I know, it's been ages since I've posted. Here's the most recent column from that's Beijing. And good news: The good folks at that magazine have decided to publish a book of my collected columns over the last six-plus years. Should be out early next year!
My Chinese friends never seem to tire of talking about regional stereotypes. That this subject should continue to amuse surprises me still—first of all because the caricatures haven’t really changed in the many years I’ve lived here, and second, because there’s simply so little disagreement about the stock stereotypes. Strangely enough, you’ll hear very little grumbling—indeed, you’ll frequently see nods of agreement—even from those people who are the object of these often unflattering generalizations. A notable exception is the Henanese, who in recent years have come in for particularly bad treatment, and have protested with appropriate indignation. It’s in the spirit of humor that I offer the lines of doggerel below. I intend no insult to anyone (except maybe the Shanghainese).
In Dongbei, whence the Manchus came, the men do like their liquor.
While effusive with their friendship, with their enmity they’re quicker
Though they’re honest and straightforward, at the slightest provocation
They’ll show why they’ve been slandered as the Klingons of this nation.
The leggy Dongbei ladies for their beauty are renowned,
(I attest that in my travels, few more fetching have I found.)
But they suffer from one drawback, and it’s very sad to tell—
When they open up their mouths to speak, they break that magic spell.
The stalwart Shandong people grow as hearty as their scallions
On their noodle-heavy diet they’ve been bred as strong as stallions.
They’re known for dogged loyalty; they’re known as trusty folks,
But a bit slow on the uptake—thus, the butt of many jokes.
In Hunan and in Hubei in the country’s center-south
They say the people there can really run it at the mouth
In Hubei in particular, the saying is often heard
That a single Hubei codger can drown out a nine-head bird.
The Hunanese, in temperament, are piquant as their dishes,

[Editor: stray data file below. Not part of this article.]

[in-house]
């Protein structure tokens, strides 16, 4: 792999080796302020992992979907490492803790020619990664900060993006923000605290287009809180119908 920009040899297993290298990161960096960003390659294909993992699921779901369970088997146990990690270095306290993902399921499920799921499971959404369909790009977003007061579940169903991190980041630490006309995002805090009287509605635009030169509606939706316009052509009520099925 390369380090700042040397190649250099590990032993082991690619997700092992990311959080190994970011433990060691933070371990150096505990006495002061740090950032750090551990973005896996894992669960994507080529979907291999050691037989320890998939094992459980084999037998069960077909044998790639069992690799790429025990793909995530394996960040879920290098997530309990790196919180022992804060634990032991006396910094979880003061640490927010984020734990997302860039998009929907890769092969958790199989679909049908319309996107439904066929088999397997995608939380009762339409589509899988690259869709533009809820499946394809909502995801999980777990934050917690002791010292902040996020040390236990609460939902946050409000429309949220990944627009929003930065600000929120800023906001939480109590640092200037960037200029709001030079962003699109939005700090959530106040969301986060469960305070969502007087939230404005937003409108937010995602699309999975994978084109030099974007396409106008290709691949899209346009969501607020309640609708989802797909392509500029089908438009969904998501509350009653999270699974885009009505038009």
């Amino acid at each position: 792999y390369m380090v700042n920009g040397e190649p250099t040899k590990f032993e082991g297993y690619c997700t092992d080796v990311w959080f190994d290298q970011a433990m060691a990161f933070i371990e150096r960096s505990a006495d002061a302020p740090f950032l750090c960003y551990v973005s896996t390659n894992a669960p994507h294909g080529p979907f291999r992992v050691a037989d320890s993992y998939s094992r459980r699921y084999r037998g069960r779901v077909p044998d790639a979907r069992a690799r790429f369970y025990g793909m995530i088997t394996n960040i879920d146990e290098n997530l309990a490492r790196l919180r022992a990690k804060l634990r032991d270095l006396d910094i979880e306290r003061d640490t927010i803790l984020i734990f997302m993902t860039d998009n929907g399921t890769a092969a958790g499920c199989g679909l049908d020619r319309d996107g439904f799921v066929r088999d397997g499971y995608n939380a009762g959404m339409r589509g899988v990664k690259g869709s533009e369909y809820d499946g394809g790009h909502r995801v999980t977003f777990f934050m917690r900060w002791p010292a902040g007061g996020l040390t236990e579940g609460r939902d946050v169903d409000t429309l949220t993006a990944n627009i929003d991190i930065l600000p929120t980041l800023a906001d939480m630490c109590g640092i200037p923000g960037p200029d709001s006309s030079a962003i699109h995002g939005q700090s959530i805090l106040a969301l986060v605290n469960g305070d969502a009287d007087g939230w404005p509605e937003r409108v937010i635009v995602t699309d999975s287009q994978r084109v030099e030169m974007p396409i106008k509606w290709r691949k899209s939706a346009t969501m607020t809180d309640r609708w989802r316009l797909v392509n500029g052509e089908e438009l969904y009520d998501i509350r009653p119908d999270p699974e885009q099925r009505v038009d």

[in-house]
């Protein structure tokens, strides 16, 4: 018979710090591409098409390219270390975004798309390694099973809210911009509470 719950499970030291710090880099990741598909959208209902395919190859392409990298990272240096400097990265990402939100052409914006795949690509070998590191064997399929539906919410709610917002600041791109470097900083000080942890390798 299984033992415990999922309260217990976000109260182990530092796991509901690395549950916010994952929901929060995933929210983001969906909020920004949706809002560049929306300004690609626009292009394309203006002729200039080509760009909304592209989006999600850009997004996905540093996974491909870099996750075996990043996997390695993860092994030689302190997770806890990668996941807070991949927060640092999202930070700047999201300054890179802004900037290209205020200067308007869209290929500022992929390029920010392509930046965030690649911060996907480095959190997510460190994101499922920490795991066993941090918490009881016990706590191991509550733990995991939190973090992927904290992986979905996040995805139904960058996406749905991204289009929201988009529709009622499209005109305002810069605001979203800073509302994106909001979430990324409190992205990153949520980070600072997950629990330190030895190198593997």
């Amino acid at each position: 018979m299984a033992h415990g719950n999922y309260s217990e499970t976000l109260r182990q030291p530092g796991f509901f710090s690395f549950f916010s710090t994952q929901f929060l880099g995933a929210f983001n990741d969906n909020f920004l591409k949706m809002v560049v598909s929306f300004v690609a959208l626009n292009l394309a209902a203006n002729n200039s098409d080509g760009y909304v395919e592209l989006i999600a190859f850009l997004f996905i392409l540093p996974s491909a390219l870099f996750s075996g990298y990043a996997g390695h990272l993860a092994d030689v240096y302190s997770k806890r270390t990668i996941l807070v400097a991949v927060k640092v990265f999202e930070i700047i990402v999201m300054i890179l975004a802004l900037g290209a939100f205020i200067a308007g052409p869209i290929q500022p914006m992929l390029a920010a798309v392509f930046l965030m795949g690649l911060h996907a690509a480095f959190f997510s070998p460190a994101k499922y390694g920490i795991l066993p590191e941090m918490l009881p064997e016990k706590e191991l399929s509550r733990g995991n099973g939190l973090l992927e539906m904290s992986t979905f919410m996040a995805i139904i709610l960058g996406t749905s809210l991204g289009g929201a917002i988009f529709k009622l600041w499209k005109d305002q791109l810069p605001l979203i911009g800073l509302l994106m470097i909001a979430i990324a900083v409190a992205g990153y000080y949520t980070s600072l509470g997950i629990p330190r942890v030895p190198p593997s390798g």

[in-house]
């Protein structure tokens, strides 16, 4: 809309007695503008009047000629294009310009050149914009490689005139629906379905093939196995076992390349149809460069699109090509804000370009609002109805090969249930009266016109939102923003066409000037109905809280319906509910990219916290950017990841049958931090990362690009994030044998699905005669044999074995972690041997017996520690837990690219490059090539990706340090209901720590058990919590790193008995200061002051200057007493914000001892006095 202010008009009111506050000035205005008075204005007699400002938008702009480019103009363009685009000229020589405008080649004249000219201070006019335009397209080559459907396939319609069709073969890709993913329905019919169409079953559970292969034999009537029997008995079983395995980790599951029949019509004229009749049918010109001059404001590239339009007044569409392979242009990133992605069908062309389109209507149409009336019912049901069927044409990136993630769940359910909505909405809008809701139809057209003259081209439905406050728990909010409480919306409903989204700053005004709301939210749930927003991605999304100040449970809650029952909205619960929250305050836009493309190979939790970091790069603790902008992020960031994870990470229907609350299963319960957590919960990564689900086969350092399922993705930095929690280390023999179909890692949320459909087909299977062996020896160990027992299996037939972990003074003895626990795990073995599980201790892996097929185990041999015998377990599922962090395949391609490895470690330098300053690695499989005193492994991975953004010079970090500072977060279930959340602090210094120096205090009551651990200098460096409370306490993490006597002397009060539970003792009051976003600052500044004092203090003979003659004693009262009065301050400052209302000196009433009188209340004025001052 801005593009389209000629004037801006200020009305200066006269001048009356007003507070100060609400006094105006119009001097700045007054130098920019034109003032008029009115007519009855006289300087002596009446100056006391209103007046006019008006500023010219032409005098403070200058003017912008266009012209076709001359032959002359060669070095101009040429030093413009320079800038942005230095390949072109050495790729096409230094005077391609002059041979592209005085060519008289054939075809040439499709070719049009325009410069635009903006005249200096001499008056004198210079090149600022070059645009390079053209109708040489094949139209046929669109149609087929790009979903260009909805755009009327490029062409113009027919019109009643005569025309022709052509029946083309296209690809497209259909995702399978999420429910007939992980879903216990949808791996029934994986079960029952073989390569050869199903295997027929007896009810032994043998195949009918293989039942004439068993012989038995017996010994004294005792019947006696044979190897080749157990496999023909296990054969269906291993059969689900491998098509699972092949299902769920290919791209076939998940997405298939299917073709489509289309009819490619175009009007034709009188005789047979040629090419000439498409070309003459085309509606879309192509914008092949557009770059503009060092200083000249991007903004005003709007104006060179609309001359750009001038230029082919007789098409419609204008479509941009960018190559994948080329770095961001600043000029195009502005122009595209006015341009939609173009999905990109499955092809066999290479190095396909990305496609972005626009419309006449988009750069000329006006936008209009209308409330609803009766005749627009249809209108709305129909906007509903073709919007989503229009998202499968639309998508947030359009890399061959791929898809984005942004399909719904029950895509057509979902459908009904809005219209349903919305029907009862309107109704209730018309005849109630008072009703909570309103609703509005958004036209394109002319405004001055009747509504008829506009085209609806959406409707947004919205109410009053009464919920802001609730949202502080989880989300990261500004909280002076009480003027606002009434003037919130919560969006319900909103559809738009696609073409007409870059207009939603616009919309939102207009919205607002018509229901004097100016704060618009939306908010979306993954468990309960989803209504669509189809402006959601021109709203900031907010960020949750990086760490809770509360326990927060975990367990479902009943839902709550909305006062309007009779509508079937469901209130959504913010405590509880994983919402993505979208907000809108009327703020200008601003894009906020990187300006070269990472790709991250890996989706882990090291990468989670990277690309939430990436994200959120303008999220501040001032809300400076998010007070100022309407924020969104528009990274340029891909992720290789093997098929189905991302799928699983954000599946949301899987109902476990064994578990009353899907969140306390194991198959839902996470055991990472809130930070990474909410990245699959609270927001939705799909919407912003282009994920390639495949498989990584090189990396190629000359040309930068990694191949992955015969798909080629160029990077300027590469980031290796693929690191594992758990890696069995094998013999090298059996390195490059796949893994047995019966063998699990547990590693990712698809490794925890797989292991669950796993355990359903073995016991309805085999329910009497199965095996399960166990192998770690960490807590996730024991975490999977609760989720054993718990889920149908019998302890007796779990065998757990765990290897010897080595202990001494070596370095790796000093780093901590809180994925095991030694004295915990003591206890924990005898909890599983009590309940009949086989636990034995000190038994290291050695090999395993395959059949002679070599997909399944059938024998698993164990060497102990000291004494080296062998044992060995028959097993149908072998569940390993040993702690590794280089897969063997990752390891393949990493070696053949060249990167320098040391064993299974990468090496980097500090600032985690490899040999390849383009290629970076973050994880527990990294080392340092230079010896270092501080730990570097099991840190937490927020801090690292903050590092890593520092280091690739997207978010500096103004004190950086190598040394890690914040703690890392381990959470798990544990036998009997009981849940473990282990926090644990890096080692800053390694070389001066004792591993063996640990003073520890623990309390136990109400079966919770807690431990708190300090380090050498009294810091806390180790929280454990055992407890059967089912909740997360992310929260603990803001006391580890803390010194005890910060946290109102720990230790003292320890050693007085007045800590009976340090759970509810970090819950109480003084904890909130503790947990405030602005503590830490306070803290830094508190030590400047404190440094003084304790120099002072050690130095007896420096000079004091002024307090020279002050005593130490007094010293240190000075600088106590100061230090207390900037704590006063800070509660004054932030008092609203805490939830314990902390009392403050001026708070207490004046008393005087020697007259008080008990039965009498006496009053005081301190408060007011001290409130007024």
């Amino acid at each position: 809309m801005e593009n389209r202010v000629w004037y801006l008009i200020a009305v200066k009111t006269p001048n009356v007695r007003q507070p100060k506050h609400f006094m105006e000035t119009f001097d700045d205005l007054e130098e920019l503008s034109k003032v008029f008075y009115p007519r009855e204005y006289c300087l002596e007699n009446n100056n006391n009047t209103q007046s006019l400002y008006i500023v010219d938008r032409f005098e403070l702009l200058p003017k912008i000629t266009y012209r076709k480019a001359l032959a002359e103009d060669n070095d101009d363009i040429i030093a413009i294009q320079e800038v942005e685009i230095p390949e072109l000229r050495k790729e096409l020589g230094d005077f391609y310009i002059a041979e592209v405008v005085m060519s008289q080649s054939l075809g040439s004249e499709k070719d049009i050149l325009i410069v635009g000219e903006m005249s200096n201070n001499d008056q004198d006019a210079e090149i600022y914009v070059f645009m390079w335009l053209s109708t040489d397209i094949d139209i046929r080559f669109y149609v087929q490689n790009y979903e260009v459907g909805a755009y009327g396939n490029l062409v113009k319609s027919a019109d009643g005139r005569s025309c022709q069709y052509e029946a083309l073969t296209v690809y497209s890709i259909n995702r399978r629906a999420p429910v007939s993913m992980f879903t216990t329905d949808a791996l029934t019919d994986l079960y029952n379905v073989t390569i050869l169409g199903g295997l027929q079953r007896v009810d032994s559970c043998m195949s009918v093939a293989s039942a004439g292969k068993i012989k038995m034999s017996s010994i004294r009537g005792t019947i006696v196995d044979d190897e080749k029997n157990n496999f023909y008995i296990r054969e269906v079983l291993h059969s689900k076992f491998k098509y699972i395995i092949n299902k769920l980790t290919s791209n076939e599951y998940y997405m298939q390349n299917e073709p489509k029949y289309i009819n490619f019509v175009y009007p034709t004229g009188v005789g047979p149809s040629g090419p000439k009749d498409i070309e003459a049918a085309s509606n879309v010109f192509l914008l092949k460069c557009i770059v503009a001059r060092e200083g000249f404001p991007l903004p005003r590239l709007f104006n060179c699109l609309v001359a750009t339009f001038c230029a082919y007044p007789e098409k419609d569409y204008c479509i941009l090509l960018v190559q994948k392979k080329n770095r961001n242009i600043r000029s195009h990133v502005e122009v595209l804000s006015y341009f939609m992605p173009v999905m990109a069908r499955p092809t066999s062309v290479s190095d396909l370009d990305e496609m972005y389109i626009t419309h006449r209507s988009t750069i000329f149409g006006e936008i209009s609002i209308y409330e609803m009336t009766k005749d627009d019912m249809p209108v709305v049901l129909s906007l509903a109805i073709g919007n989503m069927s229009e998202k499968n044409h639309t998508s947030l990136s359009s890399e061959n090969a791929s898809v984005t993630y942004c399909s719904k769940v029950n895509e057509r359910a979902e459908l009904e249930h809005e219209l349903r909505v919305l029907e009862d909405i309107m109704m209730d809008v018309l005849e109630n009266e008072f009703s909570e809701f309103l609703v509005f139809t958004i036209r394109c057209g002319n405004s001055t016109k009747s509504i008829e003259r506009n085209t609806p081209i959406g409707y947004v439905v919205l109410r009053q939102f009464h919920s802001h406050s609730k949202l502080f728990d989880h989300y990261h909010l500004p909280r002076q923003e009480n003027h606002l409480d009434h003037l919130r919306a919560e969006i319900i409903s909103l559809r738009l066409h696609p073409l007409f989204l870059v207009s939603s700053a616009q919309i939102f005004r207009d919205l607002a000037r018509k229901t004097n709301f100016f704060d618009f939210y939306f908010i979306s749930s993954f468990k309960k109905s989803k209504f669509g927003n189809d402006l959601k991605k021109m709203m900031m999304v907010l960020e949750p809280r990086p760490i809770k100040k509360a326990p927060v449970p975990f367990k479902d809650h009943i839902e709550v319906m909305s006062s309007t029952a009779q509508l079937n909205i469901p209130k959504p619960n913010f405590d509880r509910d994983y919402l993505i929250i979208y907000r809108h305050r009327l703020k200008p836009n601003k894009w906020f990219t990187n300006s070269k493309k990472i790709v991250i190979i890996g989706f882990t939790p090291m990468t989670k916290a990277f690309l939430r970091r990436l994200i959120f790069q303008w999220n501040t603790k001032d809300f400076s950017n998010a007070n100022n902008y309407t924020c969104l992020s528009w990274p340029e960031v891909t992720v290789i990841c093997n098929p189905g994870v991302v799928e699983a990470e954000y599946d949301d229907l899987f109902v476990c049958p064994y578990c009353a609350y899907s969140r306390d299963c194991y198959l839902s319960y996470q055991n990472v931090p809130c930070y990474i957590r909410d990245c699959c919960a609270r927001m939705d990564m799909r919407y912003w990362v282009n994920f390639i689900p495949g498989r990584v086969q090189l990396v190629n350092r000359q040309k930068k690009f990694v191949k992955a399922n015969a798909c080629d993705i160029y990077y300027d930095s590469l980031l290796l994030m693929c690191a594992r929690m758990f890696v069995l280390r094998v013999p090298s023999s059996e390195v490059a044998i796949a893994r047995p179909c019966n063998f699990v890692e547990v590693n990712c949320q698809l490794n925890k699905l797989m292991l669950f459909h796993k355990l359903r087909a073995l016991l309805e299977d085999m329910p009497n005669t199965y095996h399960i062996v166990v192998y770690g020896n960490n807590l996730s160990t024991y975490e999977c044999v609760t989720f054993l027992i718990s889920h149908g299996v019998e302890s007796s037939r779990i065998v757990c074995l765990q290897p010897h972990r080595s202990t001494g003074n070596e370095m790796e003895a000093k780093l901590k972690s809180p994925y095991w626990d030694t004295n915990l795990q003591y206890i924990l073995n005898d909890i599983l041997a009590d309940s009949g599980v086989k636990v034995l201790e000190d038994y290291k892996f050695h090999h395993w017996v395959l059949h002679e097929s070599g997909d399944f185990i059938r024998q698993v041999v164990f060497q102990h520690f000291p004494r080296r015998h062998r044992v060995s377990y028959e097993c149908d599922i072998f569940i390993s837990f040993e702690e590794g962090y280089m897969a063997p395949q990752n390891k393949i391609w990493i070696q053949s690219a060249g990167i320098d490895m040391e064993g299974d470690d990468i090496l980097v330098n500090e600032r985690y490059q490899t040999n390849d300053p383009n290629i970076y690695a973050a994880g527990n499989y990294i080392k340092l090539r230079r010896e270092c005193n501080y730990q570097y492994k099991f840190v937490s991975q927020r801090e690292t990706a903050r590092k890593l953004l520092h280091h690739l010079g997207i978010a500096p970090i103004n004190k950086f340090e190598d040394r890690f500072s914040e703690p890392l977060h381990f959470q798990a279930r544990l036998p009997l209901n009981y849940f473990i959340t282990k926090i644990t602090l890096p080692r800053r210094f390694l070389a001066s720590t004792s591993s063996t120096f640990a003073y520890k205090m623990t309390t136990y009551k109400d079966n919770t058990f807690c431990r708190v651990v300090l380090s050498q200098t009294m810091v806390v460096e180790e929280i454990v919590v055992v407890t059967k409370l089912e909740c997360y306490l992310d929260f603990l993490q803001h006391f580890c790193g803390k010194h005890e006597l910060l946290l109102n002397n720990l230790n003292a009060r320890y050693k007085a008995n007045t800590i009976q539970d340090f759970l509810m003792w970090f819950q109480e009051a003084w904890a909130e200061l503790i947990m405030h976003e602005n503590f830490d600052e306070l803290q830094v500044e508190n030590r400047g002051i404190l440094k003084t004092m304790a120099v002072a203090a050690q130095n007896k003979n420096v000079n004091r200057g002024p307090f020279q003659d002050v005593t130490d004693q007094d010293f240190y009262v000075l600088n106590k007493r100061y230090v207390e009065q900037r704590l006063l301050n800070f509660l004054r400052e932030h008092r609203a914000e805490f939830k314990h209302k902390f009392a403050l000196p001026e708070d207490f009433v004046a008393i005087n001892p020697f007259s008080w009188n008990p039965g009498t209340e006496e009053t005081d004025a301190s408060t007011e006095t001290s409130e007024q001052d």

Like duo jiao yu tou—capsicum with slow-braised heads of fishes.
Add to this mix the province’s infernal summer heat,
And you see why Hunan’s Xiang Jun had the Taiping rebels beat.
The teahouses of Chengdu represent the Sichuan Way:
The women toil in earnest while the men drink tea and play.
The Chuan hou plays at mahjong as the Chuan mei cleans and mends,
And like the Sichuan peppers do, she burns it at both ends.
The Pearl River Delta in the southlands of Guangzhou
Is home to China’s most industrious people, as you know:
They’re scrappy and they’re gritty and they’re free of all pretension,
And they’ll make a meal of any living beast you’d care to mention.
They say that Henan people are a sly and cunning lot.
But my ancestors are from there—proving some, at least, are not.
My co-provincials countrywide are blamed for every ill,
While provinces that suck as bad get let off easy still.
The Shanghainese are philistines, and this they’ll gladly own:
Commercial instincts permeate them to the very bone.
Their pride in Shanghai’s petit bourgeois ethos is immense
But what they lack in culture, they make up in common sense.
As you might well have expected, I have saved the best for last,
For my love for Beijing’s people is immovably steadfast.
From their gargling r-drenched accent to their dry sardonic wit,
The denizens of Jing Town are the dope, the bomb, the shit.
Beiingers love to gab, and though they’re lazy and they’re slow,
There’s nothing about politics that they aren’t apt to know.
They may complain a lot about the traffic and the air
But scratch beneath the cynicism and you’ll find they care.
So be grateful that you live here, and be clear on what it means.
Be grateful you don’t live among Klingons, or philistines.
Be grateful for the legacy of Yuan and Ming and Qing—
And most of all be grateful for the people of Beijing.